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Shepherdswell to Canterbury

North Downs Way Waymarker
North Downs Way

I did this walk on Sunday 9th November 2008. I drove down to Canterbury and then got the train from Canterbury East Station down to Shepherdswell, the single ticket cost 3.70. I had been going to park at the station car park but when I got there I found that even on Sundays the parking charge was 7 a day. I then tried another nearby pay and display car park which was a similar price and thus I decided to find a space in the back streets some distance away from the station where I could park for free. Having eventually found a suitable spot I then had to hurry to make sure I caught the train on time.

North Down Way, nr Shepherdswell
East Kent Light Railway line
Long Lane
(1) North Down Way, nr Shepherdswell
(2) East Kent Light Railway Line
(3) Long Lane

From Shepherdswell Station I followed the North Downs Way link route up a leaf covered footpath, across Eythorne Road, and then up Approach Road. At the end of Approach Road I continued along another footpath for a short distance to rejoin the route of the North Downs Way from where I had left it some two months earlier, photo 1. Back on the route of the North Downs Way the path heads downhill past some stables and out over fields before heading back down to the edge of Shepherdswell to once again cross over the Eythorne Road, close to where the tracks of the East Kent Light Railway cross the road, photo 2. The path then heads alongside a couple of fields down to reach Long Lane, photo 3. Here the route turns to the left, heading uphill along the quiet country lane.

Burnt out car
North Downs Way nr Woolage
Heading towards Adisham Road
(4) Burnt out car
(5) North Downs Way nr Woolage
(6) Heading towards Adisham Road

After about half a mile Long Lane joins another road where the route turns briefly to the left to cross over the railway lines from Canterbury before leaving a road along a footpath that runs off to the right. This footpath soon joins a tree lined track that runs between fields which, when I went through, was partially blocked by a burnt out car, photo 4. The path then heads alongside the edge of a large field to join Nethersole Road. The route continue ahead along the road before taking a footpath that runs along the edge of the field on the right of the road towards the village of Woolage. The path skirts round the edge of the village green, where there was the remains of a Guy Fawkes night bonfire still smouldering away, and heads up to join a road that runs just in front of the trees that are on the horizon in photo 5. The North Downs Way heads briefly to the right along the road before heading through the trees and over another minor road to join a footpath that runs besides a field over to the village of Womenswold. The route heads across the road and heads up a track past some buildings and out into another large open field which is followed up to the busy B2046 Adisham Road, photo 6.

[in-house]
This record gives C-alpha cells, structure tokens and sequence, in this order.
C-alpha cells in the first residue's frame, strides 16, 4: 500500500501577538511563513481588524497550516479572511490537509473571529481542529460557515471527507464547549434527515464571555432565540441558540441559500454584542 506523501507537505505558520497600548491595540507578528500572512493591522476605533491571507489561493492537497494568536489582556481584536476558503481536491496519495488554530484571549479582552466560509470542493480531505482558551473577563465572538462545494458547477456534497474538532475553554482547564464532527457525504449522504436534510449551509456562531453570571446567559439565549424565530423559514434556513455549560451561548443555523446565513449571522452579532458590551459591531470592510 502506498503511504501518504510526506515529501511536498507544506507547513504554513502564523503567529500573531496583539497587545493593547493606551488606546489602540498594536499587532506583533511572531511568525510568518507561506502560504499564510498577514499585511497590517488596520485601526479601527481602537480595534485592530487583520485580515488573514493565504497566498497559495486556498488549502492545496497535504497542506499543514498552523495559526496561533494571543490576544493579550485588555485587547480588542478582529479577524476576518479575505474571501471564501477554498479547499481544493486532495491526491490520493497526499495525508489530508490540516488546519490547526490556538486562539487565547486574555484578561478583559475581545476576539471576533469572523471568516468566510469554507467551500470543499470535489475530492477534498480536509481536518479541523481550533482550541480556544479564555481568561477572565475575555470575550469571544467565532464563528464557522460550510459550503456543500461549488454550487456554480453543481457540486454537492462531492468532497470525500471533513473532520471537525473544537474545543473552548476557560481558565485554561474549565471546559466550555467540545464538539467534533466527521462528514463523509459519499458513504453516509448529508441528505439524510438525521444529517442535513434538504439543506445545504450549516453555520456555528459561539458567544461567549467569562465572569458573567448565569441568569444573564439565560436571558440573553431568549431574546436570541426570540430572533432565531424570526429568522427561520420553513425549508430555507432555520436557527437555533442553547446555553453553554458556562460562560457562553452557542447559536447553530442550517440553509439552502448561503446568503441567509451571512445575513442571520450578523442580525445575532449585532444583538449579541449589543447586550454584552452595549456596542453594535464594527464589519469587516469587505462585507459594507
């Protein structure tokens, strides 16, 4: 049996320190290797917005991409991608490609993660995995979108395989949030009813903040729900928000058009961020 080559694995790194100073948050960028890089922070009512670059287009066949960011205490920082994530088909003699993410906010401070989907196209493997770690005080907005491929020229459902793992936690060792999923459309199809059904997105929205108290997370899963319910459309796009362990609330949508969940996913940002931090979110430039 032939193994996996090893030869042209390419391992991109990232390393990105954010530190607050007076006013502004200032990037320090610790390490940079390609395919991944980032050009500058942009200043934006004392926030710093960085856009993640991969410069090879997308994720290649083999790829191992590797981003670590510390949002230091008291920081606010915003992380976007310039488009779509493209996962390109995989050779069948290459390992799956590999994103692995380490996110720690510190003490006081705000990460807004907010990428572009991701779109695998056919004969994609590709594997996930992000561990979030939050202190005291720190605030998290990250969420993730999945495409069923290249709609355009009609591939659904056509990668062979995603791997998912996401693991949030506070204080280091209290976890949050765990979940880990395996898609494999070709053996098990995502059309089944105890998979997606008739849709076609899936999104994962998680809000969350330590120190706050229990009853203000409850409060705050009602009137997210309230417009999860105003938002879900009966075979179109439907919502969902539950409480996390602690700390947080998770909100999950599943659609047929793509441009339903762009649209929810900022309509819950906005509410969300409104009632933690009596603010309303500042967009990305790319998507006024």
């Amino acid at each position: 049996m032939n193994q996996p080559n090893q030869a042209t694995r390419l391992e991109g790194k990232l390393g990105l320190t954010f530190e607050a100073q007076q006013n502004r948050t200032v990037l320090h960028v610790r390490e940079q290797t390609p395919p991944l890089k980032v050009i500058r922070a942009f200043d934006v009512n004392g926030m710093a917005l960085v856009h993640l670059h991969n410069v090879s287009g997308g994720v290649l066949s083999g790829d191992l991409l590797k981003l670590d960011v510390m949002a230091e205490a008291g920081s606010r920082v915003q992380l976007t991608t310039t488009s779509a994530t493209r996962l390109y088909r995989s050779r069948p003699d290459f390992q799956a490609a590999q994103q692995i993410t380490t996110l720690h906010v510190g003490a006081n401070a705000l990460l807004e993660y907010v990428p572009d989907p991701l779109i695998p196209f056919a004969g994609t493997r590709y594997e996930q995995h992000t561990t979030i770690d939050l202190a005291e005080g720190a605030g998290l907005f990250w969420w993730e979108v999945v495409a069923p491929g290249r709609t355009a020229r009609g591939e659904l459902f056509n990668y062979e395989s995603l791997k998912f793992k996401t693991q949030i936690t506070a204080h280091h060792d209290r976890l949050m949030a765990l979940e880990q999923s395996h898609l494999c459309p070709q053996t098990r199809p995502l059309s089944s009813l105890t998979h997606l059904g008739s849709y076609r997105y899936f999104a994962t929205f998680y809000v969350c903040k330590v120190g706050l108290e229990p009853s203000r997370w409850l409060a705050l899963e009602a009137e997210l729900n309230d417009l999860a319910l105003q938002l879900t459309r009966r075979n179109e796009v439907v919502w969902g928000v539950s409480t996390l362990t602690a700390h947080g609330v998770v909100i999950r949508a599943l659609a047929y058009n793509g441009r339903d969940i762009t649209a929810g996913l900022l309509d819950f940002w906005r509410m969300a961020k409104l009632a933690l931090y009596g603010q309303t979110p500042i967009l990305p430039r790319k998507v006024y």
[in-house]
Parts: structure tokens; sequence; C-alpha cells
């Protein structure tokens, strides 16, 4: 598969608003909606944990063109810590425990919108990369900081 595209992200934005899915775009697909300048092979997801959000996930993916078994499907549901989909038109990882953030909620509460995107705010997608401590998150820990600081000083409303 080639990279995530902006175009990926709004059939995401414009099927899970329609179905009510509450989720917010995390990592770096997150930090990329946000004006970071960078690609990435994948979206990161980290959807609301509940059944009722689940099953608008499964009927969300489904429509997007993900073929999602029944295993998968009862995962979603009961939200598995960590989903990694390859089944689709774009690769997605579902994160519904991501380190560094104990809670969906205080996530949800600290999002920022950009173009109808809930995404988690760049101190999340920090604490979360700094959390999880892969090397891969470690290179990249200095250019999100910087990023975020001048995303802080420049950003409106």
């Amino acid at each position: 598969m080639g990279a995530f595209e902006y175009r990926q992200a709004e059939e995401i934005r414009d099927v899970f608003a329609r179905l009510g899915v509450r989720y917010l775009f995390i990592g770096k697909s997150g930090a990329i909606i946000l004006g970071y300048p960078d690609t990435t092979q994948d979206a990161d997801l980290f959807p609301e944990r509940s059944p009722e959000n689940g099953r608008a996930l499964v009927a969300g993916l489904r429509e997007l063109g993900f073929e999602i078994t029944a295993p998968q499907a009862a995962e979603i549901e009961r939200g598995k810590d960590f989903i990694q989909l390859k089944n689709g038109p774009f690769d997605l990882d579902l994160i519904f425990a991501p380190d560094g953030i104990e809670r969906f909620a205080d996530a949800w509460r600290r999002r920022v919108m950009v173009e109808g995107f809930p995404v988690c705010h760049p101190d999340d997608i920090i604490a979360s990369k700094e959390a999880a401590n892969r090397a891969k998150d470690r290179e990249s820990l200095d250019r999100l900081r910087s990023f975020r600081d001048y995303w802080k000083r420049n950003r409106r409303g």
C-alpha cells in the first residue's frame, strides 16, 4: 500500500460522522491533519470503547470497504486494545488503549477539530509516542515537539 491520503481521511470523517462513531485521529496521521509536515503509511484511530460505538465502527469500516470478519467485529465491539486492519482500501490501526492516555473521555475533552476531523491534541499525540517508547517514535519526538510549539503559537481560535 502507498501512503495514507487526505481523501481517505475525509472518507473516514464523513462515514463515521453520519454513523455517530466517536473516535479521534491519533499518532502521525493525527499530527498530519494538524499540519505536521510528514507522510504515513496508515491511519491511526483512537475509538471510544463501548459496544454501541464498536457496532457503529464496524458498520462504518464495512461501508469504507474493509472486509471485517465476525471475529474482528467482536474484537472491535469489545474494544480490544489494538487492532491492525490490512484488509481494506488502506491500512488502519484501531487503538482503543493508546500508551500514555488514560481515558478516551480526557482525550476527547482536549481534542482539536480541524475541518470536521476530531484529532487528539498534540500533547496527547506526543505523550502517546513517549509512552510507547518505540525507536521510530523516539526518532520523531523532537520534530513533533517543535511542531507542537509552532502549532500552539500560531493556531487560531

Path over Barham Downs
Rapidly approaching rain clouds
Path over Barham Downs
(7) Path over Barham Downs
(8) Rapidly approaching rain clouds
(9) Path over Barham Downs

The day had started quite bright although the clouds had steadily become thicker and as I headed over the Barham Downs, photo 7, the weather began to steadily deteriorate. Looking over to my left as I walked alongside the wide open fields I could see a group of much darker clouds heading towards me from over the hilly ground on the other side of the A2, photo 8. Ahead of me I could still see a patch of sunny sky on the far horizon, but unfortunately this was not the direction the wind was blowing, which was coming strongly from the left. The wide open spaces were not the best area to be caught out in a downpour however soon the hills were disappearing under a cloud of rain and I was taking photo 9 I felt the first drops of rain starting to fall. By the time I had reached the hedge, which runs alongside a minor road, it was raining quite heavily, however the wind was blowing strongly enough to allow the hedge to act as a reasonable shelter against the rain. I put on my waterproof coat and decided to stop for my lunch break, nestled in the hedge. The worst of the rain had blown over by the time I had eaten and as I started to resume my journey I was joined by a runner, halfway through an 18 mile run. After stopping to chat for a while I continued on following the North Downs Way over the Barham Downs.